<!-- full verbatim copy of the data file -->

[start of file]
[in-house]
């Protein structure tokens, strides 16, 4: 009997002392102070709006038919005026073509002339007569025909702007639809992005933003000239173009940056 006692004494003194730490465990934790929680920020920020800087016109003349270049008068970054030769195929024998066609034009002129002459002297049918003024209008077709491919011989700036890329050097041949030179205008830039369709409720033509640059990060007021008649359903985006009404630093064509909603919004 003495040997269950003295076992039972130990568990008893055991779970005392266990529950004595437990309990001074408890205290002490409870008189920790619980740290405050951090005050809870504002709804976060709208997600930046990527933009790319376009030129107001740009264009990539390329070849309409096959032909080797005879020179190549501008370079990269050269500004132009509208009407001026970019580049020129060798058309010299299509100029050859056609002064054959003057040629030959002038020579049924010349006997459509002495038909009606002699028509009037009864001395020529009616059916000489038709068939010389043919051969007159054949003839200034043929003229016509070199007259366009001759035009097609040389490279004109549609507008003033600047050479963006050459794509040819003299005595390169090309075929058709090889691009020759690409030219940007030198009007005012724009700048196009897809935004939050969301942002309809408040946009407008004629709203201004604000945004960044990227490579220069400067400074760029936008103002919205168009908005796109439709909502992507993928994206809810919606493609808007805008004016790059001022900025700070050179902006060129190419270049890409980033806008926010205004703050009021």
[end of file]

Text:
[in-house]
């Protein structure tokens, strides 16, 4: 009997002392102070709006038919005026073509002339007569025909702007639809992005933003000239173009940056 006692004494003194730490465990934790929680920020920020800087016109003349270049008068970054030769195929024998066609034009002129002459002297049918003024209008077709491919011989700036890329050097041949030179205008830039369709409720033509640059990060007021008649359903985006009404630093064509909603919004 003495040997269950003295076992039972130990568990008893055991779970005392266990529950004595437990309990001074408890205290002490409870008189920790619980740290405050951090005050809870504002709804976060709208997600930046990527933009790319376009030129107001740009264009990539390329070849309409096959032909080797005879020179190549501008370079990269050269500004132009509208009407001026970019580049020129060798058309010299299509100029050859056609002064054959003057040629030959002038020579049924010349006997459509002495038909009606002699028509009037009864001395020529009616059916000489038709068939010389043919051969007159054949003839200034043929003229016509070199007259366009001759035009097609040389490279004109549609507008003033600047050479963006050459794509040819003299005595390169090309075929058709090889691009020759690409030219940007030198009007005012724009700048196009897809935004939050969301942002309809408040946009407008004629709203201004604000945004960044990227490579220069400067400074760029936008103002919205168009908005796109439709909502992507993928994206809810919606493609808007805008004016790059001022900025700070050179902006060129190419270049890409980033806008926010205004703050009021």